Hard working duo Chris Masterson and his wife Eleanor Whitmore are both fine songwriters. Regular tour partners in Steve Earle’s The Dukes they have deservedly gained additional exposure in recent times.
From far-flung points in the States, and on having lived in different places, both together, and before that as aspiring recording acts they implement this into their music. With Chris Masterson’s mastery of electric and acoustic guitar (he also adds harmonica, percussion) and Whitmore’s sublime work on violin, viola, cello and she also plays mandolin, mandocello, electric and baritone guitar, acoustic guitar and percussion you could be excused in thinking there is little room for anyone else, but there is. Among those also featured you also have George Reiff (bass, percussion), David Boyle (piano, wurlitzer, Hammond B3, Vibraphone, harmonium, moog) and Andrew Pressman (bass) and Cully Symington and Conrad Choucroun (drums) as they also pitch in on the Austin, Tx recorded album.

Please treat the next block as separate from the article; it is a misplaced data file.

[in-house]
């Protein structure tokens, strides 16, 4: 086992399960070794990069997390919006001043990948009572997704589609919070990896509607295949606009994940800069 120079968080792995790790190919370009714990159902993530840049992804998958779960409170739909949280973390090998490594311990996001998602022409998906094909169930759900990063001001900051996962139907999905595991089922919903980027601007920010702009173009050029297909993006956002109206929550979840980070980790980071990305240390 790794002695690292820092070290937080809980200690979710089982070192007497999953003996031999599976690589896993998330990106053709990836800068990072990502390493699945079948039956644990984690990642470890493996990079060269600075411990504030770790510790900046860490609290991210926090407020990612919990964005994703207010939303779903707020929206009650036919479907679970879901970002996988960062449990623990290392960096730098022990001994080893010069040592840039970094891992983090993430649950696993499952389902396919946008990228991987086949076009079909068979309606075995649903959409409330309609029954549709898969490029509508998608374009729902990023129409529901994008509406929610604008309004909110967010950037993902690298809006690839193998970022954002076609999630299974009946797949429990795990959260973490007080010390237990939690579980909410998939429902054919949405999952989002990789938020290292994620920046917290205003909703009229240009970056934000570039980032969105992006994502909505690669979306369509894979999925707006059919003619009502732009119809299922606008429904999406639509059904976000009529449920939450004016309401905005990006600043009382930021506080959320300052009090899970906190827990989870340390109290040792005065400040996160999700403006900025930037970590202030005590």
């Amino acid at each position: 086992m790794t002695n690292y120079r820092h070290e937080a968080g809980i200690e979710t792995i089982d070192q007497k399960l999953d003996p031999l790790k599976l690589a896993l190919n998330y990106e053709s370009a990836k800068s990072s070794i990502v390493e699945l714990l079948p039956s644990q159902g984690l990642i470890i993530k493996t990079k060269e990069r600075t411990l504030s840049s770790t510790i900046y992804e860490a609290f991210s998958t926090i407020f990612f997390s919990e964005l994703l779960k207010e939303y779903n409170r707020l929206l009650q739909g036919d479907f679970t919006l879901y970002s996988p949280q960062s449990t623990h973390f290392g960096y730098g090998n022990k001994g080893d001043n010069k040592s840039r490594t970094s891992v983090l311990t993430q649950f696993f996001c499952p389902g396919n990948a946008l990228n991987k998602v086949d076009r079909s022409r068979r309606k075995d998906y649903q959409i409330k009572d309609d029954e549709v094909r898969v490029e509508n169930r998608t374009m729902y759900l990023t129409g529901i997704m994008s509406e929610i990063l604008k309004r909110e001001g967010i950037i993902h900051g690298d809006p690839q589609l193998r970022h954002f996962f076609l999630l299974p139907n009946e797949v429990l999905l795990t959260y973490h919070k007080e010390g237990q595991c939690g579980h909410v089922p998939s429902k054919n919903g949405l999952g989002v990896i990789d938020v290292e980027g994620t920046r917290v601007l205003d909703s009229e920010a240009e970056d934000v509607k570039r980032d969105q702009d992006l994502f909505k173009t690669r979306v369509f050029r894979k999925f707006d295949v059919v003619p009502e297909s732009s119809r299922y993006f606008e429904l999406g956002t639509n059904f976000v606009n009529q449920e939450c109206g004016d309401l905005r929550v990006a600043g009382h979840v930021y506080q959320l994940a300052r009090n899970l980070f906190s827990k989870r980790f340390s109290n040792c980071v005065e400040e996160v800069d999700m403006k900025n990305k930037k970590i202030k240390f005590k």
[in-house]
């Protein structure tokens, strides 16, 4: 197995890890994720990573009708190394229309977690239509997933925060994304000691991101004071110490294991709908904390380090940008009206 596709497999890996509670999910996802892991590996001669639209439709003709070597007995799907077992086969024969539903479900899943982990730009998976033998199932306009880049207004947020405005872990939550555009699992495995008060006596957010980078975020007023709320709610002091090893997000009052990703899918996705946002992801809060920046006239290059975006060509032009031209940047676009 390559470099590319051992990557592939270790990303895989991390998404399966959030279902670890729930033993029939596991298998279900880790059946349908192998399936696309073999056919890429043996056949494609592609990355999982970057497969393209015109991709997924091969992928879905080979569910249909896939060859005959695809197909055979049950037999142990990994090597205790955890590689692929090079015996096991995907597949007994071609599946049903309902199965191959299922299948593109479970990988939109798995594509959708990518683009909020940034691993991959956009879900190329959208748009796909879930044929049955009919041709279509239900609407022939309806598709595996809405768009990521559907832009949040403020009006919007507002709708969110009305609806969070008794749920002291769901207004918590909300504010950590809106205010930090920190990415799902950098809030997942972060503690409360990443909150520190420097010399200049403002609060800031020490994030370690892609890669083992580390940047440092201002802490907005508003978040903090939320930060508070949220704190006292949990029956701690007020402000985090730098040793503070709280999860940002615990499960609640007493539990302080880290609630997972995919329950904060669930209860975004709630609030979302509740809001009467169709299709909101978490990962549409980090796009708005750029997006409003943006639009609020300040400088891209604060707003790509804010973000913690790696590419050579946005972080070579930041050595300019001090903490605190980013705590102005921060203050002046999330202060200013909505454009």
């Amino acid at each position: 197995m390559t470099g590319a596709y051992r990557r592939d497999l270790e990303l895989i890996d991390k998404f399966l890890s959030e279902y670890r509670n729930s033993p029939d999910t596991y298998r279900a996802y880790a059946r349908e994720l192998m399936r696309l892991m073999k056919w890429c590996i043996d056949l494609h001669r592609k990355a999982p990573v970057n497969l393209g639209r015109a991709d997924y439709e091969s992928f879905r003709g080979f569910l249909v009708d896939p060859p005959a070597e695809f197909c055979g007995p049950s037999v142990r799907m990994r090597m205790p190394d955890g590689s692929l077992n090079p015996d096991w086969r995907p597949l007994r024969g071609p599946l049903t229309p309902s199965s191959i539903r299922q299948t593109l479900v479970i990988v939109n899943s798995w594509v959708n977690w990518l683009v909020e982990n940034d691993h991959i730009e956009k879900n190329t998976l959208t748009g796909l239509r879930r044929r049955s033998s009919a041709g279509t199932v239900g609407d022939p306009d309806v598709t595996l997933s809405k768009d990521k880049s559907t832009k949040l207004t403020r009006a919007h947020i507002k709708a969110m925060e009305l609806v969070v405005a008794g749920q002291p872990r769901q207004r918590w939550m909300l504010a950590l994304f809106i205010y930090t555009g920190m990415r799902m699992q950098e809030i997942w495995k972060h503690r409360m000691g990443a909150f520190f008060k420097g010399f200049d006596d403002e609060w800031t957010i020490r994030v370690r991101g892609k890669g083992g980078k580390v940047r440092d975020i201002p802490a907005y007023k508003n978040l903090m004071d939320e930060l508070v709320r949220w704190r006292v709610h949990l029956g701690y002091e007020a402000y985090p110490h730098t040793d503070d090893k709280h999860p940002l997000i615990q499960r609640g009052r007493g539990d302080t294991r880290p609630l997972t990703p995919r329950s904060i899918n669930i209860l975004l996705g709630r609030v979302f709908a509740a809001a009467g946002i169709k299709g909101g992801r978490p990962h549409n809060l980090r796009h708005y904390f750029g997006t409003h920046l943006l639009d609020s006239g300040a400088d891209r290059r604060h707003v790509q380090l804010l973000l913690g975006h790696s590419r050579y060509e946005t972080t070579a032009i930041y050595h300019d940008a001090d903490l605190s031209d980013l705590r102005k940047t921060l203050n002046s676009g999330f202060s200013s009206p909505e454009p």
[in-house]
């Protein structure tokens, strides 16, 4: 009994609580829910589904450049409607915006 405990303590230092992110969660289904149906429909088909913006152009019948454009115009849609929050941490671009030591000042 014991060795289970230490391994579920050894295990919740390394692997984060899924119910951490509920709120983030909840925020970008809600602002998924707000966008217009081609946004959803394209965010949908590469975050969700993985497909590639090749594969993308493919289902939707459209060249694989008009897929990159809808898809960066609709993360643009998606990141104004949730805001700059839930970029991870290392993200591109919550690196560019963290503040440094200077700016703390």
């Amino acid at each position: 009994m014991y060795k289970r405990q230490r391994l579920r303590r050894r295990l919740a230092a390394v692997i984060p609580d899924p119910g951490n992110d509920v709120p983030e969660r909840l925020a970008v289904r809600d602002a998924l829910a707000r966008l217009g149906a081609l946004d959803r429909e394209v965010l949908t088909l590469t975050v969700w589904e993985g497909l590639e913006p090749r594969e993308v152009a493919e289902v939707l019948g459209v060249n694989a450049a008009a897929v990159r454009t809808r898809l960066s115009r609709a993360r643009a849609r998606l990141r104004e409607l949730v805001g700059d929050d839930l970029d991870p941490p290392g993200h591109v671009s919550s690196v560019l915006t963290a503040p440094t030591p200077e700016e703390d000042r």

Transient Lullaby is The Mastersons third together, it follows Birds Fly South (2012) and Good Luck Charm (2014). Like with their previous albums the music is rich in cultured playing, and sibling-like harmonies. If they have a weakness I believe they fail to establish a keen enough sound on some songs. That isn’t to say they don’t produce a good proportion of beautifully crafted tracks as they tender the likes of “Perfect”. Written, partially in Washington, DC and Newcastle, England it is a strange mix as keyboards are given space to work. The vocal harmonies at times have a beautiful old stamp to them. Plus you have the finely worked “Highway” (we need to hear more like it) and tongue-in-cheek feminist anthem “Don’t Tell To Smile” and arguably the best song on the record, “This Isn’t How It Was Supposed To Go”. Warmed in country fiddle it is a charming piece. Smart players and songwriters The Mastersons have time on their side, and with no end of songs flowing from them in between their travels ‘round the world material comes at a steady flow. Title-cut “Transient Lullaby” and excellent slow burner “Happy When I’m Movin’” paint them as “pilgrims of the interstate”, and as Chris is keen to point out it is often an inspirational point behind their songs. All they need is a little more time to write those thoughts down, and we might have an album to outdo the three they have made.
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